The real issue comes back to exactly what you said is trust. Can I trust you to be there for me? Because if I want to be there for you blindly, no matter what. That's not a healthy thing. It's just like social, says SoloHealth. The thing you should tell me, it's about washing your your laundry, your dirty laundry in public. If they don't like what you do, then they stand by and then they tell you after the event, I thought you were wrong by back that that should be the way.

Oh yes.

I mean, if you are saying public humiliation, that's different. If she stands in front of everybody and says, oh, of course you're not. You're the wrong one idiot. Of course, you should get out of the way while you're standing looking like a lemon and in front of everybody, of course, that is going that is humiliating in front of everybody. And that's not a nice thing to do anyway. Regardless, there is a subtle way to do it.

There's a place to do that in front of everybody from the place all the time. I mean, the example I'm giving you is just both of us in a car on a road driving and having this argument because I didn't join her road rage to say, yeah, what an idiot, you know? And I'm saying, well, actually, you know, you need to slow down or you're driving too fast as well. So you're looking at other drivers a chance that she'll kind of go, well, you'll never on my side anyway.

So think driving growth is better arguments than anything.

But there's an issue of concern, I find, that comes into play in this where and you can think that the person is not showing enough concern about your well-being, which ties into trust. But there are times when you need somebody you need to feel supported because of what's happening. And it's not just about between you two. It's it's safer.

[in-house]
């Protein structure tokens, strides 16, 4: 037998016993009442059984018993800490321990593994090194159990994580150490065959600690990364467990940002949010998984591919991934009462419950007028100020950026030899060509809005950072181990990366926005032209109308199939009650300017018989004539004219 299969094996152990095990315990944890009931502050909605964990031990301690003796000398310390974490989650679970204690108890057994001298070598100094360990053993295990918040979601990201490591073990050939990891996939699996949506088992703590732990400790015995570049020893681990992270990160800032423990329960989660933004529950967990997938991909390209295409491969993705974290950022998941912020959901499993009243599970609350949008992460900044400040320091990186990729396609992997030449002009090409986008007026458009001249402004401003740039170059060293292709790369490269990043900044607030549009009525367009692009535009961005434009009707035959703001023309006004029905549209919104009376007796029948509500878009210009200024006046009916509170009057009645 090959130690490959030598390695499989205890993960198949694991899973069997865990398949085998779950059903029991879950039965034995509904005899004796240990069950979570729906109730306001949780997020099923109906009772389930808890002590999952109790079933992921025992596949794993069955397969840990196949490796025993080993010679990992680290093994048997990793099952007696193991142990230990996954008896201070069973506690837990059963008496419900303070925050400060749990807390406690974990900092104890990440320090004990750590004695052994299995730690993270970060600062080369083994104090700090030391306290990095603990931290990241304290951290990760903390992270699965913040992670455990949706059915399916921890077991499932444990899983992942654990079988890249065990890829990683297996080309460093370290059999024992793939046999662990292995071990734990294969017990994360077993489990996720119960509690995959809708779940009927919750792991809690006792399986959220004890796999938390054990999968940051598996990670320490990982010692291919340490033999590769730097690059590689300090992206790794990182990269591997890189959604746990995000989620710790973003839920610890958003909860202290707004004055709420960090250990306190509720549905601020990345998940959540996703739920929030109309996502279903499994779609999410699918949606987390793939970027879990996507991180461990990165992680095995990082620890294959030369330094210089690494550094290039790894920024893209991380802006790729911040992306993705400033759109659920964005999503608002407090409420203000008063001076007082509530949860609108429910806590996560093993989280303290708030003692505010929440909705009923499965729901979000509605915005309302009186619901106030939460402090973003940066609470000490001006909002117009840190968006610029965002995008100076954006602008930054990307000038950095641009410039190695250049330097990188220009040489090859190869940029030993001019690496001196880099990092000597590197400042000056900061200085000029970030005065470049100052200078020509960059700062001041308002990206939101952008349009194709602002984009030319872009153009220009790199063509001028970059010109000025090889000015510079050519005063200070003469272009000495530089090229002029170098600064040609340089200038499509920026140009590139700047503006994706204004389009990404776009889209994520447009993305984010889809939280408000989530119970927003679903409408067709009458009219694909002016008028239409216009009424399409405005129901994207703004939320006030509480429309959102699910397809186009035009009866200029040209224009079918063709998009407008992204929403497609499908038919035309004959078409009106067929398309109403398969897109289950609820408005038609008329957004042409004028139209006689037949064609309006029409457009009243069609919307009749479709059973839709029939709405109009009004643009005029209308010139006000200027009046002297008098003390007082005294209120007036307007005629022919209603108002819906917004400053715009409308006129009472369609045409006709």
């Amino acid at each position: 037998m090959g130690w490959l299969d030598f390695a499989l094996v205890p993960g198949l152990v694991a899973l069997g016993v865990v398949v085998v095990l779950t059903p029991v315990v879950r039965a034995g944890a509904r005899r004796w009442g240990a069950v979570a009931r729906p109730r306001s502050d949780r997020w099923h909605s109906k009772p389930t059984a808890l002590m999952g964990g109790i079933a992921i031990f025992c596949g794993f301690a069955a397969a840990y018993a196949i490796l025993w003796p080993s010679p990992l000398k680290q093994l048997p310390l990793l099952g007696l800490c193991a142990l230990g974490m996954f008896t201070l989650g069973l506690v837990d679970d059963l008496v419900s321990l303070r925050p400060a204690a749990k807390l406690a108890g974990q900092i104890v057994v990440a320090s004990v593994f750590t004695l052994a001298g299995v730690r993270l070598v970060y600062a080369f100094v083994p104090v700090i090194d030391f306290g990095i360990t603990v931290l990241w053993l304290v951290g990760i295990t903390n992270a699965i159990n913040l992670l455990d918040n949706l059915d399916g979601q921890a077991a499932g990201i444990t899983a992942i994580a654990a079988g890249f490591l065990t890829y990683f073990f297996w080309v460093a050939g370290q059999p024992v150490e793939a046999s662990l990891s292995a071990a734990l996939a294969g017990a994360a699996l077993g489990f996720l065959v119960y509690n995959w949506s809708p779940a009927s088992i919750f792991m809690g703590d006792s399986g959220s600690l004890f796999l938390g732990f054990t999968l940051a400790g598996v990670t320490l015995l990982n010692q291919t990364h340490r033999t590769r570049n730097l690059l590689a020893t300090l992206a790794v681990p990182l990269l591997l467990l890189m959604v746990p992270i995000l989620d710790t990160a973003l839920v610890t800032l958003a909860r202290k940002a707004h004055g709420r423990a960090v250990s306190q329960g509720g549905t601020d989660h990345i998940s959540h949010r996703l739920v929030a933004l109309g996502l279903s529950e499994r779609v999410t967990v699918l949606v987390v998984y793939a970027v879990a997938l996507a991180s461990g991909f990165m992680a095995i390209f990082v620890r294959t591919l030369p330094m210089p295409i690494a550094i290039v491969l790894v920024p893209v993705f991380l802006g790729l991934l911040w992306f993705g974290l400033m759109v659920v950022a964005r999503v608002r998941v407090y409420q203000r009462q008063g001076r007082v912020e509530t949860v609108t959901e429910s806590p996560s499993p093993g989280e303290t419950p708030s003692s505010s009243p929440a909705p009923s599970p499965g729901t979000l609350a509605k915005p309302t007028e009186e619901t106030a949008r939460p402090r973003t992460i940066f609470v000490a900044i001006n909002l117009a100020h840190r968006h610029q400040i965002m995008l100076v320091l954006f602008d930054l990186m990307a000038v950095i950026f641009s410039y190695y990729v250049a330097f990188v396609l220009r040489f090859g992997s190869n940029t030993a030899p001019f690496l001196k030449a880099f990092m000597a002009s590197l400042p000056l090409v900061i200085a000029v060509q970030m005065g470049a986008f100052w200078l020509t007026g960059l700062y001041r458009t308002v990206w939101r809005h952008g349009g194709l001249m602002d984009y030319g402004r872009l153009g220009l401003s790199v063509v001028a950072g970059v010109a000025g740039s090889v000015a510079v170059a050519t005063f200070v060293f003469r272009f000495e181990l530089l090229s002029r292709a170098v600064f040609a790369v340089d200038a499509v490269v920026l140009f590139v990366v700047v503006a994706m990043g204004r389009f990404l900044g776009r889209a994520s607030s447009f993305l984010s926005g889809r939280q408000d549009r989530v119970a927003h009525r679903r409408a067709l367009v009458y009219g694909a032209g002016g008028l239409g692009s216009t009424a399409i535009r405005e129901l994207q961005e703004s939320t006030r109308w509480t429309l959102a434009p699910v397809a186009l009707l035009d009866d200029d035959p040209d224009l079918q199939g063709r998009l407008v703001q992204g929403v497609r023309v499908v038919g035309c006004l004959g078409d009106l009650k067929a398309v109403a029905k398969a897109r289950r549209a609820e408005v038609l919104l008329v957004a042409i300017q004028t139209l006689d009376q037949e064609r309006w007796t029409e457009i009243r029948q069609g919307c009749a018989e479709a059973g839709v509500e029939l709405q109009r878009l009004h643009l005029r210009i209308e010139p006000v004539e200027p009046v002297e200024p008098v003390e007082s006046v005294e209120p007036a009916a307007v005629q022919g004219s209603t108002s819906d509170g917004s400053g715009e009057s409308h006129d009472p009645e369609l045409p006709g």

You're in an environment where there are other people involved in all that stuff and you are standing your ground, but you need support and the person is your partner is retreating, shooting you and really not being there to support you.

In other words, you so you feel very insecure, you feel very vulnerable. And their way of dealing with the matter is just to recede, just to come out of the whole thing.

OK, I take great umbrage at OK, I'll give you an example when this might not even be a very good example, but nonetheless I go into a group of people and being introduced by my husband and these gentlemen come in.

Oh, that's the little wifey. No, that's the worst thing you could ever do to me. And nobody's little wifey. And I would smile and I said to him, by the way, I'm not a wifey. I have a name. And you got my name from my husband. I am. And my friends call me Betty. I said, I'm Betty. Oh, so, so, so what, what? And he's really not but he's getting angry because how dare I tell him not to call me wifey in front of his friends because he's a doctor, somebody and he's important.

And my husband just. Utter silence.

He just stood there and he just looked at me and it was like how you have done it again, because I'm known for my short term, OK, but he knows that I hate that kind of thing. Do not do it. I don't do it to people. Do not do it because I find it very belittling. So in the in these situations, though, is the best thing not to do is to afterwards like peace and than to go and discuss it afterwards and say, you know, this this not just in your situation, son, but just in general.